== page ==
Delayed Defibrillation Common in Hospitals: Study
A study of 6,789 hospitalized patients whose cardiac arrest was caused by ventricular fibrillation or pulseless ventricular tachycardia found that delayed defibrillation, which occurred in 30.1 percent of the cases, significantly lowered those patients' likelihood of surviving to hospital discharge. The results was published online today by the New England Journal of Medicine.
The study's authors, headed by Dr. Paul S. Chan of the Saint Luke's Mid-America Heart Institute in Kansas City, Mo., examined cases from 369 hospitals participating in the American Heart Association's National Registry of Cardiopulmonary Resuscitation. They examined the association between delayed defibrillation (more than 2 minutes) and survival to discharge after adjusting for differences in patient and hospital characteristics.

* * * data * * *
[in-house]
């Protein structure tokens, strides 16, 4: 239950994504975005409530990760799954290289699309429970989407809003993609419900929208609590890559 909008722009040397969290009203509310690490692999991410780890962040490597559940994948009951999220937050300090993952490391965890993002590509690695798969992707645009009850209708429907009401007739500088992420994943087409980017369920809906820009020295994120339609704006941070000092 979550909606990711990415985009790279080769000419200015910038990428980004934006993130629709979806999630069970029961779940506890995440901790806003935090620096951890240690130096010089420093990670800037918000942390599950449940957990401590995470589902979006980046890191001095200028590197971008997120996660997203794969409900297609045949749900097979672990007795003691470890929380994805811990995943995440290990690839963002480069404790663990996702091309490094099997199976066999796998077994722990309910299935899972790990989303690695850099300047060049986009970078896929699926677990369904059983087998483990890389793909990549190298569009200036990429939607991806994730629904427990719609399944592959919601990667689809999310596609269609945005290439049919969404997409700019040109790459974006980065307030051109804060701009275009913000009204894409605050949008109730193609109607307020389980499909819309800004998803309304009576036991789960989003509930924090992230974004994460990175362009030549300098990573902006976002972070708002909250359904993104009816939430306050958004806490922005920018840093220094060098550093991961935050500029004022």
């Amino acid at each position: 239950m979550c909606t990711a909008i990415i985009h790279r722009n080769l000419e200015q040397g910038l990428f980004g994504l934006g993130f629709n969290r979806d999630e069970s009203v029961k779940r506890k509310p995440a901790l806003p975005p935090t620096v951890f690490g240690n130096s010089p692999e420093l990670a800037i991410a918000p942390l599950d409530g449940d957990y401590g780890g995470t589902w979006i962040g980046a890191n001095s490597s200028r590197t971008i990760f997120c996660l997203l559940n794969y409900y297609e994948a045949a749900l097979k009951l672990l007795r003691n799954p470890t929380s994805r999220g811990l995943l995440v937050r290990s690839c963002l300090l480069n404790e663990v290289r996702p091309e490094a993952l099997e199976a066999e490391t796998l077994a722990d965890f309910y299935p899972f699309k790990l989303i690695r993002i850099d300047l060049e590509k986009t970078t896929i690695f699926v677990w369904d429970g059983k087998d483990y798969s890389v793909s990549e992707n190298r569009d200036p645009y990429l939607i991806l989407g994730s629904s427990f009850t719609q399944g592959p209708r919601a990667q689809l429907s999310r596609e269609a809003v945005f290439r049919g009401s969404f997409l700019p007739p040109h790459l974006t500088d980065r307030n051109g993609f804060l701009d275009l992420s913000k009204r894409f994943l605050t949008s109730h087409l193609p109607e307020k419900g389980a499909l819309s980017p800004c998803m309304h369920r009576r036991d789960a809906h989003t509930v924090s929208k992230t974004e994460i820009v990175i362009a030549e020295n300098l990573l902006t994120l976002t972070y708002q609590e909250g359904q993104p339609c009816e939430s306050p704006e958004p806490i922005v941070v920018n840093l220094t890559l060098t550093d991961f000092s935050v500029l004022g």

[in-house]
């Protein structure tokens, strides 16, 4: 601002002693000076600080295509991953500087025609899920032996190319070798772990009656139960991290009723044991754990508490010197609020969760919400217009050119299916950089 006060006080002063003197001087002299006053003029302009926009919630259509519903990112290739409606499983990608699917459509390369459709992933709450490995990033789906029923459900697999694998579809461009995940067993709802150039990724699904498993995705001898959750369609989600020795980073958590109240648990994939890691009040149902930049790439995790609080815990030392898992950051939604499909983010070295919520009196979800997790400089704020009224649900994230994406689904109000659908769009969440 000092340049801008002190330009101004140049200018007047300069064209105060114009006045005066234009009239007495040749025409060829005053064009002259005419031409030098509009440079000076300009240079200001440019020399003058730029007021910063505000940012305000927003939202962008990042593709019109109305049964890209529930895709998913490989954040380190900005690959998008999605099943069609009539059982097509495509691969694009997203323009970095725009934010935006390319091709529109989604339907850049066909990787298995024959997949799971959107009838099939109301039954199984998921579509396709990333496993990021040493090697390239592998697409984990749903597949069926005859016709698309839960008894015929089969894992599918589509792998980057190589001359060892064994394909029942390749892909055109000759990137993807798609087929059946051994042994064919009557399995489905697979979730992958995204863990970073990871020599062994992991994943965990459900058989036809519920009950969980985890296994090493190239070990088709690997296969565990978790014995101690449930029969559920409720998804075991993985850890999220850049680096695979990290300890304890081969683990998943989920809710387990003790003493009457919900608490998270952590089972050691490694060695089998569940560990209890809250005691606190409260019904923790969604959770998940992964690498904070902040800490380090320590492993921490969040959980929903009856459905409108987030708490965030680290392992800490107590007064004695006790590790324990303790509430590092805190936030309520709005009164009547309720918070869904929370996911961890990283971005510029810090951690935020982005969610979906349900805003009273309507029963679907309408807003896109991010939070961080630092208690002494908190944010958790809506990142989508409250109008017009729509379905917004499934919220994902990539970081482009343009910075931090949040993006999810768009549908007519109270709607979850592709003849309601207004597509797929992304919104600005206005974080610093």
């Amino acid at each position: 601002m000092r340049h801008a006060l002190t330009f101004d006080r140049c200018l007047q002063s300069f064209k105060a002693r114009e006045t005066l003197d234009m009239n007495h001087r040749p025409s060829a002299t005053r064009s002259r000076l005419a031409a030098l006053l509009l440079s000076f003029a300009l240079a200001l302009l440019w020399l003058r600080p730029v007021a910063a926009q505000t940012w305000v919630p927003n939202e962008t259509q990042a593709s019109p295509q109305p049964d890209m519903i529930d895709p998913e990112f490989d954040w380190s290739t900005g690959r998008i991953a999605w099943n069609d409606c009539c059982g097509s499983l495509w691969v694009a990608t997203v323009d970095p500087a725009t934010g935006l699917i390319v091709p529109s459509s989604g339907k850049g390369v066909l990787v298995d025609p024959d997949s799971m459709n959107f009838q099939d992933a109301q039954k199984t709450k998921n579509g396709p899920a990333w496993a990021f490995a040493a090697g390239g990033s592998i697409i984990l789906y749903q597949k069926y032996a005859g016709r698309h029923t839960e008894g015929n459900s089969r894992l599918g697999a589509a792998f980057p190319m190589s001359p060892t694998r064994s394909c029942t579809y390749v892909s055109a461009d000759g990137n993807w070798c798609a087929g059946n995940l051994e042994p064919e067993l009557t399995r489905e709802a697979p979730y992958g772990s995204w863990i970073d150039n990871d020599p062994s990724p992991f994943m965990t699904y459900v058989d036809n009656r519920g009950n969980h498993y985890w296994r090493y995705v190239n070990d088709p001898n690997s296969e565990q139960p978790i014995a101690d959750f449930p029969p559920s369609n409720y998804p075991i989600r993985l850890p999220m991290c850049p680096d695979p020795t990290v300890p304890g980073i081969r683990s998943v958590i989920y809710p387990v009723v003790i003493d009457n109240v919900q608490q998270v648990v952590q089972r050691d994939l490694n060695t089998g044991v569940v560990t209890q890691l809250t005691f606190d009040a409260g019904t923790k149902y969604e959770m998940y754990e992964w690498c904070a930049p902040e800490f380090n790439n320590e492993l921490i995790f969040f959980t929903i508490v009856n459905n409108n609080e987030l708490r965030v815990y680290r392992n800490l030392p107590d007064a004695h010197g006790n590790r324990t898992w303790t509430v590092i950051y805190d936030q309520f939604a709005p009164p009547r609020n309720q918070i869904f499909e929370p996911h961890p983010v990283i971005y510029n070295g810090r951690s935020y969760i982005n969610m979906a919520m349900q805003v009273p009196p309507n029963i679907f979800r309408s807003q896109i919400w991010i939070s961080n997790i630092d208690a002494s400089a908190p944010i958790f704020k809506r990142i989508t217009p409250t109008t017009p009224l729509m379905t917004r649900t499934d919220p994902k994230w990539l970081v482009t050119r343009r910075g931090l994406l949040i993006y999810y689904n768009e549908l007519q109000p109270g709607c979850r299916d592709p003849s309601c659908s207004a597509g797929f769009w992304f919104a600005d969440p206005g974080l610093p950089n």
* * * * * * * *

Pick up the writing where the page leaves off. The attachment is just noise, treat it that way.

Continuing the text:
The overall median time to defibrillation was one minute. Characteristics associated with delayed defibrillation included black race, non-cardiac admitting diagnosis, and that the cardiac arrest occurred at a hospital with fewer than 250 beds, in an unmonitored hospital unit, and after hours (5 p.m. to 8 a.m. or weekends). The probability of surviving to hospital discharge was 22.2 percent for delayed patients versus 39.3 percent for those whose defibrillation was not delayed. Each minute of delay reduced survival rates, and delayed defibrillation is common, they concluded.
Separately, a randomized controlled trial reported in AHA's Hypertension journal in December showed that patients who self-measured their blood pressure at home used less anti-hypertension medication and thus cost less to treat than those given office pressure (OP) measurement without causing significant differences in systolic or diastolic OP values or target organ damage. The lead investigator was Willem J. Verberk of the Department of Internal Medicine, University Hospital Maastricht, in the Netherlands (email@example.com).